Fungal Space Searching Can Outperform Standard Algorithms
36-POS Board 36
Hsin-Yu V. Lin, Dan V. Nicolau,
McGill University, Department of Bioengineering, Canada.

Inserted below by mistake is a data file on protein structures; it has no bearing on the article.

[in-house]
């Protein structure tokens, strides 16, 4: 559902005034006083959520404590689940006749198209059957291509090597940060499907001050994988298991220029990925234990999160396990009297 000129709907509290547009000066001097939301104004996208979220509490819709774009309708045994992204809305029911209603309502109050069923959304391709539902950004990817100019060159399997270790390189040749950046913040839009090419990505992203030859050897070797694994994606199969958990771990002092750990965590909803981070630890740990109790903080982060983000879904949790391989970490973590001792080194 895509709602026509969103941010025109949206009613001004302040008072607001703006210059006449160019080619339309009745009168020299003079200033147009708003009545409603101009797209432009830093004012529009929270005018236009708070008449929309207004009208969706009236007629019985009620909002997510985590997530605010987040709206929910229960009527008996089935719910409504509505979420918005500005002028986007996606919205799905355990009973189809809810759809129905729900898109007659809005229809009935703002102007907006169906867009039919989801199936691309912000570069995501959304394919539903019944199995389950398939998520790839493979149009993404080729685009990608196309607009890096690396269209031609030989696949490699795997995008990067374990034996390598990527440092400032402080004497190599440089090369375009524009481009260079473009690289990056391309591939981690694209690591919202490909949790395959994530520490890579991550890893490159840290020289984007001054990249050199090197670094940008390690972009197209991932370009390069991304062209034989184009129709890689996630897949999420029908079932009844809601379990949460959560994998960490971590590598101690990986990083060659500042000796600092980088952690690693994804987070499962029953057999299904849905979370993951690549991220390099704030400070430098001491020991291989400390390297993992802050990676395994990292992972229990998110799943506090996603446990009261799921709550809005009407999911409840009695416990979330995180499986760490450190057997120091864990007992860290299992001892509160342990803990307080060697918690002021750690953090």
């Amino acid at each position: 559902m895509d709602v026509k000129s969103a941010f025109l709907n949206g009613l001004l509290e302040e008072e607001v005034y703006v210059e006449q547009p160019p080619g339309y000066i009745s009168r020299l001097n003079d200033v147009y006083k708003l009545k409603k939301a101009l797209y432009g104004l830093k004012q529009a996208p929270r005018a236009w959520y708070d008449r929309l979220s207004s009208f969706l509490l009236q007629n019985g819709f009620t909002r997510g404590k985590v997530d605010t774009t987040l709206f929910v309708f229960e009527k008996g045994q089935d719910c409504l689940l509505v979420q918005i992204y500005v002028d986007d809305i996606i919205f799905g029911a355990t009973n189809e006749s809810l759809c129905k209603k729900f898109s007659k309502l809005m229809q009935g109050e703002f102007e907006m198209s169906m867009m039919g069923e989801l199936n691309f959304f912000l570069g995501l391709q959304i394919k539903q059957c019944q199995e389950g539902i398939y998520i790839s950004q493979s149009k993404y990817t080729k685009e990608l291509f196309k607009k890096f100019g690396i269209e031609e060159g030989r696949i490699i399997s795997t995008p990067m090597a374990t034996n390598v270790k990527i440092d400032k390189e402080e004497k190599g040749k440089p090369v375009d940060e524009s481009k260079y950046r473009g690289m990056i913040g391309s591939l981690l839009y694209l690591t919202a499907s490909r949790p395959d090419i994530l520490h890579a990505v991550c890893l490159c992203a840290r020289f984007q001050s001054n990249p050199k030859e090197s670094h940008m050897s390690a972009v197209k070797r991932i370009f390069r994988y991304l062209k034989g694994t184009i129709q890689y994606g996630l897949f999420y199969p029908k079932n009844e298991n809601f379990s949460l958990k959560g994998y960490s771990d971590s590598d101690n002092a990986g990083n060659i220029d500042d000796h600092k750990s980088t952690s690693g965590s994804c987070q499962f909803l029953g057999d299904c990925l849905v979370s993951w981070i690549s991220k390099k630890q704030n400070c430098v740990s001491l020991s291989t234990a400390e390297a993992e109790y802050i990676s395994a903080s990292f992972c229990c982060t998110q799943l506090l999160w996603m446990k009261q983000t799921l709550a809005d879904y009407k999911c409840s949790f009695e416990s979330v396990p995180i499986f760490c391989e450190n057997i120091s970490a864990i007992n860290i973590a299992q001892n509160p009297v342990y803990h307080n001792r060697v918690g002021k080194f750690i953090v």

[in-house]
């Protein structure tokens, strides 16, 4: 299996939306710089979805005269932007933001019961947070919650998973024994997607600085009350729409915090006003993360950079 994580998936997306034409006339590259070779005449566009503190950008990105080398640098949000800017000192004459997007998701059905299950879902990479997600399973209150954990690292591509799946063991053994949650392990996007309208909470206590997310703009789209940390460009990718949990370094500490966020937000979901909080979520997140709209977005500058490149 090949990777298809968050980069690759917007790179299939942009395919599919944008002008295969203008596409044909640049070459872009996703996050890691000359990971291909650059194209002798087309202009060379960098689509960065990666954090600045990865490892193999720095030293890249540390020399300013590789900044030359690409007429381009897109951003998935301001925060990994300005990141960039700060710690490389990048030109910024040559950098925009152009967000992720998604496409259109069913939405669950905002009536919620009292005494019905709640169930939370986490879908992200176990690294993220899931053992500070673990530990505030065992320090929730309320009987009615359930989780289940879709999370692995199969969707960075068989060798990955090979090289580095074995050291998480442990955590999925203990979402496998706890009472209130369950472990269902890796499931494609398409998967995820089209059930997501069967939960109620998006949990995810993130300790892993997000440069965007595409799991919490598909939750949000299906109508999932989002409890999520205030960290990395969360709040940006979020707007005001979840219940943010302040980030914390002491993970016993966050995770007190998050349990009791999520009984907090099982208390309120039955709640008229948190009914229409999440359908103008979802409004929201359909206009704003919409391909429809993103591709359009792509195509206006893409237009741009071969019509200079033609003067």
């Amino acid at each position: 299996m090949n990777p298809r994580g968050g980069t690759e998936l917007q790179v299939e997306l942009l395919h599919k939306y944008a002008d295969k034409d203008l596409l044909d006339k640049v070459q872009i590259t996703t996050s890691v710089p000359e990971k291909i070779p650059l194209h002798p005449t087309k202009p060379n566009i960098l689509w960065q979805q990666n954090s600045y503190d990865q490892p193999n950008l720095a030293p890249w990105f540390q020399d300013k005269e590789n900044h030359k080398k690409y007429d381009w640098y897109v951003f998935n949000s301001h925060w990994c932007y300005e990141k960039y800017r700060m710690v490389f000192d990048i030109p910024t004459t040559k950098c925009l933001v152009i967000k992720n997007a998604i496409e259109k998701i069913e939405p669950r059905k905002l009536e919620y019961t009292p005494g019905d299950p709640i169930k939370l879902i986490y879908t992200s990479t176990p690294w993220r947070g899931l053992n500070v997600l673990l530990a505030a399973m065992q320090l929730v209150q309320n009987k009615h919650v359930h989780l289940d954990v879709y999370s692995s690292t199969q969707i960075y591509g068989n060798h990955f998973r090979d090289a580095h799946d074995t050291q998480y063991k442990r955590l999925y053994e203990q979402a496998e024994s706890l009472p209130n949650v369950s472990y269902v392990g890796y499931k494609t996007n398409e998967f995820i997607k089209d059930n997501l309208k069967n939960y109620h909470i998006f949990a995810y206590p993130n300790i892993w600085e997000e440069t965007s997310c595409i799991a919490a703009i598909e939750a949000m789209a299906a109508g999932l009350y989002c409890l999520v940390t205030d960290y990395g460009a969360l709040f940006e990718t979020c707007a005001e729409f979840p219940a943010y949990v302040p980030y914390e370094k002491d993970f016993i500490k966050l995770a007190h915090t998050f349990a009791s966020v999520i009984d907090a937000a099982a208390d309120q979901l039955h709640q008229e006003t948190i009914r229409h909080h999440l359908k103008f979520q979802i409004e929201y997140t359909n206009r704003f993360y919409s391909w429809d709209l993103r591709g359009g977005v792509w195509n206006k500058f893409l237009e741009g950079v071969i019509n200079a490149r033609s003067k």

The ecological success of basidiomycetous fungi, accounting for ~30% of known fungal species, can be attributed to the efficient expansion of branched filaments (hyphae) when seeking out nutritional resources in the surrounding environment. Despite the fact that these fungi naturally colonize 3D micro-structured media, their growth behaviour has been primarily studied on flat surfaces. Fortunately, microfluidics provides a versatile methodology for the probing the fungal various space search strategies. Solving mazes is a difficult algorithmic exercise, which is why mazes are used to estimate the optimality of the behavioural response, or intelligence, of many higher organisms including ants, bees, mice, rats, octopi, and humans, as well as artificial intelligence-enabled robots. When presented to “intelligence-testing” geometries, e.g., mazes, fungi use a natural program for searching the available space. While different species present different variants of this fungal program, its framework is common and it consists of the interplay of two ‘sub-routines’: collision-induced branching, and directional memory. These studies also demonstrated that the natural program comprising the two ‘sub-routines’ is markedly superior to variants where one of these is, or both are suppressed. A comparison of the performance of the natural algorithm against those of several standard space searching ones revealed that fungi consistently outperforms Depth-First-Search (DFS) algorithm. Although the performance of the natural algorithms is inferior to that of’ informed algorithms’, e.g., A*, this under-performance does not importantly increase with the increase of the size of the maze. These findings encourage a systematic effort to harvest the natural space searching algorithms used by microorganisms, which, if efficient, can be reverse-engineered for graph and tree search strategies